At the conclusion of the North Atlantic Treaty Organization (NATO)’s 1999 air campaign against the Federal Republic of Yugoslavia (Savezna republika Jugoslavije: SRJ) the United States publicly committed itself to a policy of regime change towards the Belgrade government presided over by Yugoslav president Slobodan Milošević. In addition, the May 1999 indictment of Milošević by the International Criminal Tribunal for the former Yugoslavia (ICTY) for crimes against humanity marked an unprecedented act of judicial intervention that challenged hitherto dominant conceptions of the norm of Westphalian sovereignty. Those acts – state promotion of regime change and the indictment of a sitting head of state by an international criminal tribunal – both require an examination of the role of external agency in either bringing about or acting as a catalyst for regime change. The Milošević regime attempted to use the Westphalian notion of sovereignty to fend off external pressure; events leading to the regime change of October 2000 suggest that this defence was inadequate, as Western powers legitimized their intervention through appeals to humanitarian norms and by direct appeals to citizens of the SRJ.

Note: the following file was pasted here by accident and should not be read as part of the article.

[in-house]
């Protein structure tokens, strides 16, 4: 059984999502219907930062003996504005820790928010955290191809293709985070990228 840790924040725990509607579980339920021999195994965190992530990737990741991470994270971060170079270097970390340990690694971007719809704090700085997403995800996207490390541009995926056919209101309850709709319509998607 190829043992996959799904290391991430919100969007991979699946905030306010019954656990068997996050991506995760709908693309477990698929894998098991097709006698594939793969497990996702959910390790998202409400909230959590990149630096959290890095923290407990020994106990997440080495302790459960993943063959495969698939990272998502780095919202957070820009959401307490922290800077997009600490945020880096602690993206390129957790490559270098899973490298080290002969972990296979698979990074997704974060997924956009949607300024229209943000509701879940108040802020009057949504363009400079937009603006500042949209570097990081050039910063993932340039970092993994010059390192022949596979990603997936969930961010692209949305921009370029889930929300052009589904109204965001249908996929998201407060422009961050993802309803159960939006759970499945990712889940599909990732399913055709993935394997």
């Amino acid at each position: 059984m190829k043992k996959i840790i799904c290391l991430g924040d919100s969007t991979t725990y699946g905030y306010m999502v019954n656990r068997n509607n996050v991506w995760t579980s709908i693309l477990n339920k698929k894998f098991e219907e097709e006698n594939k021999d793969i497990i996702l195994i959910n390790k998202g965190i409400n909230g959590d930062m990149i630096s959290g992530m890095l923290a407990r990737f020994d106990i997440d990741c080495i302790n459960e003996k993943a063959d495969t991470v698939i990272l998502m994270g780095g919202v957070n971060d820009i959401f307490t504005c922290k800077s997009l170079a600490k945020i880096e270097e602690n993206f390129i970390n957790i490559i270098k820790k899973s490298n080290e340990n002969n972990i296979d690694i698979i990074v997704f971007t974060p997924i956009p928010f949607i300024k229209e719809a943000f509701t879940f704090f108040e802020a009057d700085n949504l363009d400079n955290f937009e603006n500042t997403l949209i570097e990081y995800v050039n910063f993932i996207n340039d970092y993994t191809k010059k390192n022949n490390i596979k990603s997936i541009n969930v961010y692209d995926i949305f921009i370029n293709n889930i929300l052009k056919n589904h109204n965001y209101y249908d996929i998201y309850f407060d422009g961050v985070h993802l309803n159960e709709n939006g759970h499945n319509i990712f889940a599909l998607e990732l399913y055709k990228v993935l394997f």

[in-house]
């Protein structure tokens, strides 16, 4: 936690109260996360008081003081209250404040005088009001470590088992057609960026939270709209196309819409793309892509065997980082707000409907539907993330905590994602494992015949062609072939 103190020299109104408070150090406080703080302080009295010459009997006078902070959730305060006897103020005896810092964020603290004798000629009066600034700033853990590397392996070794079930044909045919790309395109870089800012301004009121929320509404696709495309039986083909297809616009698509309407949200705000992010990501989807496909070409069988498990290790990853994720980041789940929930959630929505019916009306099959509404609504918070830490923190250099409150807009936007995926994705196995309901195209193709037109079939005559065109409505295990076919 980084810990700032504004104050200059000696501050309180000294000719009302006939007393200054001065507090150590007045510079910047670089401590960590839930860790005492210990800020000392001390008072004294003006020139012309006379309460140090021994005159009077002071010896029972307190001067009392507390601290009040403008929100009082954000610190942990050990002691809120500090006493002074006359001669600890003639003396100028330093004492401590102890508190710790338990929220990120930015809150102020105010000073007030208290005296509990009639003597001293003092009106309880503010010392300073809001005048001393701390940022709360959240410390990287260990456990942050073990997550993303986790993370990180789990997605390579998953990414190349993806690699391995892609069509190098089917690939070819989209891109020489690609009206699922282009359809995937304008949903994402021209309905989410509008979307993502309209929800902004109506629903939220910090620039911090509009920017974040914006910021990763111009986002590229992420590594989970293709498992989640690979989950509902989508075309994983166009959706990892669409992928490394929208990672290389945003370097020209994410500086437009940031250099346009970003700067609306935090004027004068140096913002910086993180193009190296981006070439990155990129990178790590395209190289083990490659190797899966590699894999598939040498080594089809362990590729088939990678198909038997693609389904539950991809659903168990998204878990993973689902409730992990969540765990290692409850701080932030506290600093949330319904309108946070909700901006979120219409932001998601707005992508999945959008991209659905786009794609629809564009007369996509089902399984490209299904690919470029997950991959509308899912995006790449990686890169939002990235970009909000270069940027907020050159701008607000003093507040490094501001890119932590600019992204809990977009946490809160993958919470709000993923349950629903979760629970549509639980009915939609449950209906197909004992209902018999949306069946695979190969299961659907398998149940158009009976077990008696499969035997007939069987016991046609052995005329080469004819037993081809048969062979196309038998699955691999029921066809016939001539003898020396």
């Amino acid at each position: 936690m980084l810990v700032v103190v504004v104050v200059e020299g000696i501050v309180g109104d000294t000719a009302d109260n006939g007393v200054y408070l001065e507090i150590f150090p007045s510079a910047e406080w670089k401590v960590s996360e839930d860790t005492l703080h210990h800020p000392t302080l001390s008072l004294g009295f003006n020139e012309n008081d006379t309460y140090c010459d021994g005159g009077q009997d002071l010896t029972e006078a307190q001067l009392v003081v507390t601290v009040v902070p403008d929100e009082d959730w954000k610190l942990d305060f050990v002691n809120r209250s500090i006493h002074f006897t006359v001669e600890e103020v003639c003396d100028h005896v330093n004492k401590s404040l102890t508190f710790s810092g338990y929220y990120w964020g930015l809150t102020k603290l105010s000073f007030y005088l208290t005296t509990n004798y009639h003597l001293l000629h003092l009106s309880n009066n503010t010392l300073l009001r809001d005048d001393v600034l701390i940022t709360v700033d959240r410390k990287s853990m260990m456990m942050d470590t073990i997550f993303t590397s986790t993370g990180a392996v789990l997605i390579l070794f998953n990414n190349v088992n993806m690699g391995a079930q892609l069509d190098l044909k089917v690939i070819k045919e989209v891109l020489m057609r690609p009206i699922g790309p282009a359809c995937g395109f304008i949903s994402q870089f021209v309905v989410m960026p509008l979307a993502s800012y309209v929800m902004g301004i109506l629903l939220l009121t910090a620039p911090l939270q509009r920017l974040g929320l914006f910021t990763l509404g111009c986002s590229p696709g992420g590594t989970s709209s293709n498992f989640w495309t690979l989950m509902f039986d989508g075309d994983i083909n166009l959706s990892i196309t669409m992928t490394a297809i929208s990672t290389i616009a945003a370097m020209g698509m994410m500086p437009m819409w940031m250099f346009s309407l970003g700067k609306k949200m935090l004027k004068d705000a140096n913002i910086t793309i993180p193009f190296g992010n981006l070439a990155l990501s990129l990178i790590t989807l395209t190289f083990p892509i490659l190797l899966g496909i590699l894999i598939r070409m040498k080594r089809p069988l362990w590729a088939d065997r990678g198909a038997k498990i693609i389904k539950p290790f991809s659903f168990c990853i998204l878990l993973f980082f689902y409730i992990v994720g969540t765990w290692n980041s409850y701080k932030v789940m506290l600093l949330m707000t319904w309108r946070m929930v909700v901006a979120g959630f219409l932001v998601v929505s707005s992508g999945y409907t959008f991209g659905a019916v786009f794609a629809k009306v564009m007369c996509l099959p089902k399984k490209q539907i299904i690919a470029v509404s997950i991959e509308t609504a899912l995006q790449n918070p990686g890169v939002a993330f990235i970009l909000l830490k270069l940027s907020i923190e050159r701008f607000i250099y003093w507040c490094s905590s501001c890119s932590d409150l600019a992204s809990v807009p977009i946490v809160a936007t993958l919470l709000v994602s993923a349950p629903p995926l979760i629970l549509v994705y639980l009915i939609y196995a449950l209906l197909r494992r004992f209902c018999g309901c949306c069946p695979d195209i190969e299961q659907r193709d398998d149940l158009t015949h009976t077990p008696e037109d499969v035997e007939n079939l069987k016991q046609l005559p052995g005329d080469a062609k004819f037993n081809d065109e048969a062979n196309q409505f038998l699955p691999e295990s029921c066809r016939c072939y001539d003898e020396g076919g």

|Title of host publication||Rethinking the 'Coloured Revolutions'|
|Publication status||Published (in print/issue) - 27 May 2010|
- Federal Republic of Yugoslavia
- Regime Change